Electric vehicles (EVs) are all the rage, thanks in part to the federal tax breaks extended by the 2022 Inflation Reduction Act (IRA).
However, Axios reports that these tax credits are becoming fewer and farther between in an effort to reduce American dependence on Chinese supply chains, meaning that right now, it may be a wiser move to lease an EV instead of buying one.
What’s changing with EV tax credits?
When the IRA passed in 2022, it provided enormous amounts of tax credits for drivers purchasing EVs in order to encourage a collective move to cleaner energy. But recent changes have reduced the number of vehicles that qualify for these tax credits and have halved the tax credits from $7,500 to $3,750 for certain EVs.
On April 18, the federal government reduced the number of EVs that qualify for IRA tax credits. As of early May, only 22 new EV models from just nine manufacturers (put into service on or after April 18) qualify for the full $7,500 tax credit outlined in the IRA, according to FuelEconomy.gov.
This is a small fraction of the total EVs on the market — there are 91 different new EV models available today, according to Axios. FuelEconomy.gov lists an additional 10 new EV models that will still qualify for half of that tax credit — $3,750 per vehicle. Either way, this means the total number of new EVs that qualify for any IRA tax credit is only about one-third of the total on the market right now.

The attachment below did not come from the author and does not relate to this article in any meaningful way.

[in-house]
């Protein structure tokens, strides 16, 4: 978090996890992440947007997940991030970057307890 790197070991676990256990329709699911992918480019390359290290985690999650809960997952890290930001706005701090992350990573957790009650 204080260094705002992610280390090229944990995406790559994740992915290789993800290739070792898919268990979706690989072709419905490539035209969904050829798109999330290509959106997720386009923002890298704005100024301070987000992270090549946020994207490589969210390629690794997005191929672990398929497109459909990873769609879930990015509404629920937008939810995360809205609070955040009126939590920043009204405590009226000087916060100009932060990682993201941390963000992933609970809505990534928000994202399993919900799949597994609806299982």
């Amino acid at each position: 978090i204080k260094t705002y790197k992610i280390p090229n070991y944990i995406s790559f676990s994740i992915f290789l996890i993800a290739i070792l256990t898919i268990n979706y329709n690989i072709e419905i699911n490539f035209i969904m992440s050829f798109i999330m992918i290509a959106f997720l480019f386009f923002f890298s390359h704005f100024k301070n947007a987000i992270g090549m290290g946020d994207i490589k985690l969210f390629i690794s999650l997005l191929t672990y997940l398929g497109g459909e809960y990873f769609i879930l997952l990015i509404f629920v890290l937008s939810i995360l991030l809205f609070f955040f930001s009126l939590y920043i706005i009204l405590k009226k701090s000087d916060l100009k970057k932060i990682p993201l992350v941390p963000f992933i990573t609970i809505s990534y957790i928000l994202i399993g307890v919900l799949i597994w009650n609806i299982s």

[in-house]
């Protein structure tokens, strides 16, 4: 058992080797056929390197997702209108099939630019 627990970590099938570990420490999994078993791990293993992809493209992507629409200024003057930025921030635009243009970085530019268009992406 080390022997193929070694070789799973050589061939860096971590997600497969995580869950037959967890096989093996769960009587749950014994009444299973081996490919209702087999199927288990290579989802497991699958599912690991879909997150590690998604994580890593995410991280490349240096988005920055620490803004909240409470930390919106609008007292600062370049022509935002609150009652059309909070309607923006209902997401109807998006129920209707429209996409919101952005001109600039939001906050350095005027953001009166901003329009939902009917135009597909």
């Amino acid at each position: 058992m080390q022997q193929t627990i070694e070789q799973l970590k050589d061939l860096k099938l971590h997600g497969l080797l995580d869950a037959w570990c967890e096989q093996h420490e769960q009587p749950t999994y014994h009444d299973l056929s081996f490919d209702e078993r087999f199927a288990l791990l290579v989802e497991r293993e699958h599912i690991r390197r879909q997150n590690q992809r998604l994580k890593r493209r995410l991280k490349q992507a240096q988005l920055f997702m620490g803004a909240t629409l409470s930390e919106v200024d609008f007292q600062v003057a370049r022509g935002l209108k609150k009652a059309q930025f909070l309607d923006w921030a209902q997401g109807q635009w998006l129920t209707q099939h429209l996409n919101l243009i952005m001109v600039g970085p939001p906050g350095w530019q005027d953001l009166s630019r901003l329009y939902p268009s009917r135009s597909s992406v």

But there’s a loophole that may help many consumers still save significant money on EV payments: leasing instead of buying.
How does leasing solve this problem?
The updated EV rules from the federal government permit leased vehicles to receive tax breaks because they’re categorized as commercial vehicles, according to Axios. Leased EVs don’t have as strict of parameters to qualify for tax credits, which means that EVs that aren’t eligible for new-purchase tax credits will still receive significant tax credits when leased, according to CNBC.
Since banks or finance companies own the leased cars, they receive the tax breaks instead of the drivers. If those corporate owners of leased EVs apply the savings they receive from the tax credits to your monthly payment terms, then you could pay significantly less for an EV every month.
As Ingrid Malmgren, a policy director at Plug In America, pointed out to CNBC, “there are very few restrictions that apply” to leased EVs.
Companies like Hyundai have already seen significant boosts in leasing numbers. Today, 30% of Hyundai and Kia EVs are leased rather than bought, Axios reported — a massive jump from just 6% before the IRA passed last year.
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